Following reports Thursday morning of a massive Yahoo security breach, the embattled internet giant confirmed the worst this afternoon: personal records associated with hundreds of millions of accounts had been compromised in one of the worst cybersecurity breaches this year. According to a statement on a Yahoo FAQ webpage, a “state-sponsored actor” scraped the names, email addresses, telephone numbers, dates of birth, and passwords associated with more than 500 million Yahoo accounts as recently as 2014.
Yahoo said there is no evidence the responsible party still had access to its network or internal services. Furthermore, it said not all accounts were compromised, and that some details, such as bank account numbers and credit card data, do not appear to have been targeted. But the company said that out of an abundance of caution, it had taken steps to inform affected users of the breach and invalidated unencrypted passwords and security questions. It also urged account holders who had not changed their passwords since 2014 to do so, and encouraged all Yahoo users to change their security questions and answers and review their accounts for “suspicious activity.”
Yahoo said that it was working with law enforcement and that an investigation of the breach was ongoing.
The Wall Street Journal, citing an unnamed source within the company, reported that Yahoo’s databases contained well north of one billion user accounts, and that passwords were protected with an encryption scheme — MD5 — that would have required the latest password-breaking techniques to compromise. In an FAQ published Thursday afternoon, Yahoo said that its hashing method, or one-way mathematical function responsible for obfuscating data, was chosen for its proven robustness against “password cracking” and reliability. “[It’s] a … mechanism that incorporates security features … including … multiple rounds of computation,” Yahoo said.
Rumors of massive security breach emerged as early as August when a hacker, identified by the username Peace, offered to sell 200 million Yahoo usernames and passwords for $1,900 in online forums. The suspected cybercriminal is widely believed to have engineered the sale of stolen data from high-profile networks like LinkedIn and Myspace — reportedly to the collective tune of between $50,000 and $60,000 — and has been implicated in hacks of European social networking site VK, Fling, Dropbox, Tumblr, OK.ru, Twitter, and Facebook.
At the time, a Yahoo representative said the company was aware of the incident and was “working to determine the facts.”
It is not the first time Yahoo suffered a large-scale security breach. In 2012, a group of unscrupulous programmers known as D33D Company managed to download 453,000 unencrypted usernames and passwords belonging to Yahoo Voices, a self-publishing service. Following the infiltration, Yahoo fixed the vulnerability that led to the breach, changed affected users’ passwords and dispatched notifications to companies with accounts that might have been compromised.
As of late, Yahoo has made strides in the area of security. Last year, as part of a separate effort to beef up the network’s broader security, the company deployed a service that automatically detects and notifies users when it suspects their account may have been targeted by a state-sponsored actor. It encouraged affected users to turn on Account Key, Yahoo’s passcode-free login service, activate two-step verification, to choose a strong, unique password. and to review recent activity in account settings.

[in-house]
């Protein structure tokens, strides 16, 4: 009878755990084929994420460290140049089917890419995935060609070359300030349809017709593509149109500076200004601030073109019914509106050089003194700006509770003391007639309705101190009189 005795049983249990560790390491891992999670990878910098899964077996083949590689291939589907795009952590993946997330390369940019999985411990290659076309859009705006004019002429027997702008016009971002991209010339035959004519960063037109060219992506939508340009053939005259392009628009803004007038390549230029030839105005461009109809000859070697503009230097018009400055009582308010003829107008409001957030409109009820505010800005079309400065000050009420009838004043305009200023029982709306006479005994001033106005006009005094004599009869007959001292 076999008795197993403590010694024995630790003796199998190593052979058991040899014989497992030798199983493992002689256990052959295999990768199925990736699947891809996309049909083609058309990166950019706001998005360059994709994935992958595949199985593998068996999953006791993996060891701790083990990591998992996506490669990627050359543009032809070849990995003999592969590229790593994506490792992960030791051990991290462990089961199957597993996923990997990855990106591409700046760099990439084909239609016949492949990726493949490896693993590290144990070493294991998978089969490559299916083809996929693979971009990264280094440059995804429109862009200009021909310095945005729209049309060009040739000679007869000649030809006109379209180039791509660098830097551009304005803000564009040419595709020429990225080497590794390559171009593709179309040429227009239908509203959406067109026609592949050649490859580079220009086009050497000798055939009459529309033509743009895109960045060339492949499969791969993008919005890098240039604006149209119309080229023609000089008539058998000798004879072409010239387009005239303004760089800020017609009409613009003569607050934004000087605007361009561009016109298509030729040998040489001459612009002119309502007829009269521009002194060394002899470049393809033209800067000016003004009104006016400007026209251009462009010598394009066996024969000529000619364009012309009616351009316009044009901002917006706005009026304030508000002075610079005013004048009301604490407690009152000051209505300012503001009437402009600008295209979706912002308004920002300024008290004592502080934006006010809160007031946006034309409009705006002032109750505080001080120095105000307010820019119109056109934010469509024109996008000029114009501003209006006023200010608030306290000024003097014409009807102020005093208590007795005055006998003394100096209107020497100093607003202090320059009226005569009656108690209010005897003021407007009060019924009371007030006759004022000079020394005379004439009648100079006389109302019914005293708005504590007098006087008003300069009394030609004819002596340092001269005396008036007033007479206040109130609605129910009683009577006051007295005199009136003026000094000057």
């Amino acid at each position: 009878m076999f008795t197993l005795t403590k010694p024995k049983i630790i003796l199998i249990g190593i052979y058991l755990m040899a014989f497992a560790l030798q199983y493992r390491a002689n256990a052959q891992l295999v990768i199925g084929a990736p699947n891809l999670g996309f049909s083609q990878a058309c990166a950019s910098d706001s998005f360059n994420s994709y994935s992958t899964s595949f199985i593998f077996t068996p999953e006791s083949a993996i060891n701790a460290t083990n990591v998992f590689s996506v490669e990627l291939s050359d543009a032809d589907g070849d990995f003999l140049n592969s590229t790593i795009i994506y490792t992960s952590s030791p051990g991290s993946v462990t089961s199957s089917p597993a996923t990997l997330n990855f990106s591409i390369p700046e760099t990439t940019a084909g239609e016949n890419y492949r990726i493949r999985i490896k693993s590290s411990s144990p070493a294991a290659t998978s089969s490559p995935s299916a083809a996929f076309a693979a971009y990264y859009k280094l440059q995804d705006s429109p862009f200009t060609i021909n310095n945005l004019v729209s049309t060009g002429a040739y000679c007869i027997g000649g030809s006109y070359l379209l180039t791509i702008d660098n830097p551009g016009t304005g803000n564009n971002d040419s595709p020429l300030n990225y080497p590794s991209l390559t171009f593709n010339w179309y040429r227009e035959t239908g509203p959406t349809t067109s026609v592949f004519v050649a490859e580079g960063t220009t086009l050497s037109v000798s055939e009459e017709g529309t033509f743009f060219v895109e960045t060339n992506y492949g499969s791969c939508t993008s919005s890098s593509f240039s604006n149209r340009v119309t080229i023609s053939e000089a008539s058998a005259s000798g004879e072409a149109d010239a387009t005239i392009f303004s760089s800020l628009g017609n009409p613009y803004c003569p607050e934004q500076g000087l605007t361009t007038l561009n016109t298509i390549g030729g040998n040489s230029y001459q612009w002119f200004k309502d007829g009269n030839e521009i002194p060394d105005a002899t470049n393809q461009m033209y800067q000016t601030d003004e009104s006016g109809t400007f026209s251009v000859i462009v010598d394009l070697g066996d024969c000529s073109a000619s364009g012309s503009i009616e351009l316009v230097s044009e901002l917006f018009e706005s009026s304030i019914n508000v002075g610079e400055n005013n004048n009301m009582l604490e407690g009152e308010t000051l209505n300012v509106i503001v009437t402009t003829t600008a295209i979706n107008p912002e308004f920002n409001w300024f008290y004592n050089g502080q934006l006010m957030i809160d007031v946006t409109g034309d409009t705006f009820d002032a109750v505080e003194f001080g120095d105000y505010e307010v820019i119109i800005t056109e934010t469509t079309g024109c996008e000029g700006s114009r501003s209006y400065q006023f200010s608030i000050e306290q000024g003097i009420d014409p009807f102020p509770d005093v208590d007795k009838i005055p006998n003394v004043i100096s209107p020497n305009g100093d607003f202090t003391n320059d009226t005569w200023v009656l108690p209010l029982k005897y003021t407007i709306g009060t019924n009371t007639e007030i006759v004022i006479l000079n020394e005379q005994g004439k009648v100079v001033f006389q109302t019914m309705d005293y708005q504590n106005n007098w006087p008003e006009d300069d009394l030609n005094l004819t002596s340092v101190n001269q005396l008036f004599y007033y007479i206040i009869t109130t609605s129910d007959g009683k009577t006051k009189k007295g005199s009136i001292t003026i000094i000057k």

Yahoo said that before Thursday’s breach, roughly 10,000 users had received an alert via the service.
It is unclear how Thursday’s disclosure will affect the $4.83-billion sale of Yahoo’s core assets to internet service provider and budding content mogul Verizon. “We will evaluate as the investigation continues through the lens of overall Verizon interests, including consumers, customers, shareholders and related communities,” a Verizon spokesperson said on Thursday.
As of publication, shares of Yahoo had fallen 0.3 percent to $44.02, while shares of Verizon had climbed one percent to $52.39.
The breach is yet another blemish on Yahoo President and CEO Marissa Mayer, who has struggled to turn the beleaguered Silicon Valley company around since its height in early 2000. Yahoo’s web properties, despite attracting more than 200 million U.S. monthly visitors in the past year, reported an 11 percent year-over-year decline in revenue during the company’s most recent earnings call. And Yahoo laid off 1,000 employees, or about 10 percent of its workforce, in the first quarter of 2016.
Analysts blame a failure to capitalize on mobile — and ballooning investments. In the first quarter of 2016, Yahoo made $250 million in revenue from smartphone and tablet users; Facebook, in contrast, made $4.5 billion in the fourth quarter of 2015. The company’s capital expenditures, driven by substantial investments such as streaming licenses for National Football League broadcasts and the purchase of shopping site Polyvore, climbed an average of 21 percent in 2015.
But Yahoo’s advertising business remains one of the web’s largest. This year, the company is expected to generate $2.83 billion in profit on a 1.5 percent share of the online market. Yahoo Japan, an Asian culture web portal that is the product of a joint venture between Yahoo and Japanese internet company SoftBank Group, has been appraised at nearly $9 billion. Yahoo’s other ventures, which include online publications like Yahoo Tech and Yahoo Finance, are worth an estimated $5 billion to $8 billion.
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